Research has suggested this may reduce the risk of the breast cancer coming back for some premenopausal women who have had . The benefit may be more for younger women (less than 35 years) compared with women older than this.

Aromatase inhibitors are not used on their own as hormone therapy in premenopausal women. This is because they’re not an effective treatment while the ovaries are still making oestrogen, but they can be given alongside leuprorelin.

Leuprorelin will be given at least six to eight weeks before you start treatment with an aromatase inhibitor and should continue throughout it.

You will need blood tests before starting an aromatase inhibitor to make sure the ovaries are switched off. These blood tests should be repeated every 3 months during treatment with leuprorelin and an aromatase inhibitor.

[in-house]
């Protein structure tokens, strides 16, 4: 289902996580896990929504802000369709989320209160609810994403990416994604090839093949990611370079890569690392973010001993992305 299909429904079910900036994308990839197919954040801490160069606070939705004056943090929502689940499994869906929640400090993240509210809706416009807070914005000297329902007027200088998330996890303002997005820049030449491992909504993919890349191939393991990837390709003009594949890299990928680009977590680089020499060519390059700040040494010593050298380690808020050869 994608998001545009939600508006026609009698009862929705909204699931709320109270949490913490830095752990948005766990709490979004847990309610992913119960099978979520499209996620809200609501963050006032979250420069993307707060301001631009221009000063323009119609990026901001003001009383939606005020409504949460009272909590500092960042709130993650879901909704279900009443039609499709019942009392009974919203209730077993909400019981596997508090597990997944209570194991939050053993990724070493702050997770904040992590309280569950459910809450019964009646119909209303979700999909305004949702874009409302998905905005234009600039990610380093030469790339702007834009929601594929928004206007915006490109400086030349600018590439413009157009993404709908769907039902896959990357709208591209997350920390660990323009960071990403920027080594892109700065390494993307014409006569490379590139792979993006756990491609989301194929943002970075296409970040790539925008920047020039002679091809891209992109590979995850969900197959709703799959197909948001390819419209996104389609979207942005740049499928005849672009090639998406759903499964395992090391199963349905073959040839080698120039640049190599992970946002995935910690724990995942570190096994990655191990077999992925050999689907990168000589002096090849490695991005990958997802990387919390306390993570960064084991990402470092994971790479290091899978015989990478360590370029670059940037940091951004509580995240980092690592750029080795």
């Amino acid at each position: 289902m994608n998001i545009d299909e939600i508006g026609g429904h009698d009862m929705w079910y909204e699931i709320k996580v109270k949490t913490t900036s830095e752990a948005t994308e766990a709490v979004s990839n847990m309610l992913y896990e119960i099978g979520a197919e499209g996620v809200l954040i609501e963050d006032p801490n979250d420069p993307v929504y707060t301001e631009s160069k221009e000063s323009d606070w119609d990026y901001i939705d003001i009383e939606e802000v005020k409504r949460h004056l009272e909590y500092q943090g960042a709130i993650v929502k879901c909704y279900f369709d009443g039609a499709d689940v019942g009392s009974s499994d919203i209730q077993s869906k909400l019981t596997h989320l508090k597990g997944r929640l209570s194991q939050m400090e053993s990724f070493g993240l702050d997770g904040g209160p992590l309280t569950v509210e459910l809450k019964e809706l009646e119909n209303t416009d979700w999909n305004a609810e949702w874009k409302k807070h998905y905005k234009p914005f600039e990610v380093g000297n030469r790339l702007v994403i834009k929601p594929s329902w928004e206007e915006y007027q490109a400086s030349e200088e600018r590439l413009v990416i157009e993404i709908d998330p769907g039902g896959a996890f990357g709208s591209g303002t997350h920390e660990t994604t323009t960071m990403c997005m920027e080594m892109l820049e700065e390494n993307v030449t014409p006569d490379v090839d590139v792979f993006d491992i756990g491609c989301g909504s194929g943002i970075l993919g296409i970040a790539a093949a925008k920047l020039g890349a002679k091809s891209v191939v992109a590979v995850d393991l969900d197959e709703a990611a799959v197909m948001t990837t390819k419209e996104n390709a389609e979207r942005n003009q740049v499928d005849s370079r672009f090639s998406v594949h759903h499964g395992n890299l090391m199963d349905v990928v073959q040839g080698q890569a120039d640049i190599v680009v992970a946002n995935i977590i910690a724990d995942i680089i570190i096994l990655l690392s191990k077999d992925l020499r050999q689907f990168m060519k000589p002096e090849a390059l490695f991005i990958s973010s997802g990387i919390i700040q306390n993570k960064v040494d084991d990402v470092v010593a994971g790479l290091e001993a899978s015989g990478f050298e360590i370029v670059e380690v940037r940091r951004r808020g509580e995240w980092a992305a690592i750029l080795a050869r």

It's important that leuprorelin injections carry on while you are having an aromatase inhibitor to make sure the level of oestrogen in the body doesn’t increase.

There may be a small extra benefit of having an aromatase inhibitor over tamoxifen but there might be different side effects to consider that can affect your quality of life.

Your treatment team will discuss with you what treatment they recommend and why.

4. Can leuprorelin preserve fertility during chemotherapy?

Chemotherapy can cause damage to the ovaries, reducing the number and quality of eggs, and make it more difficult to get pregnant.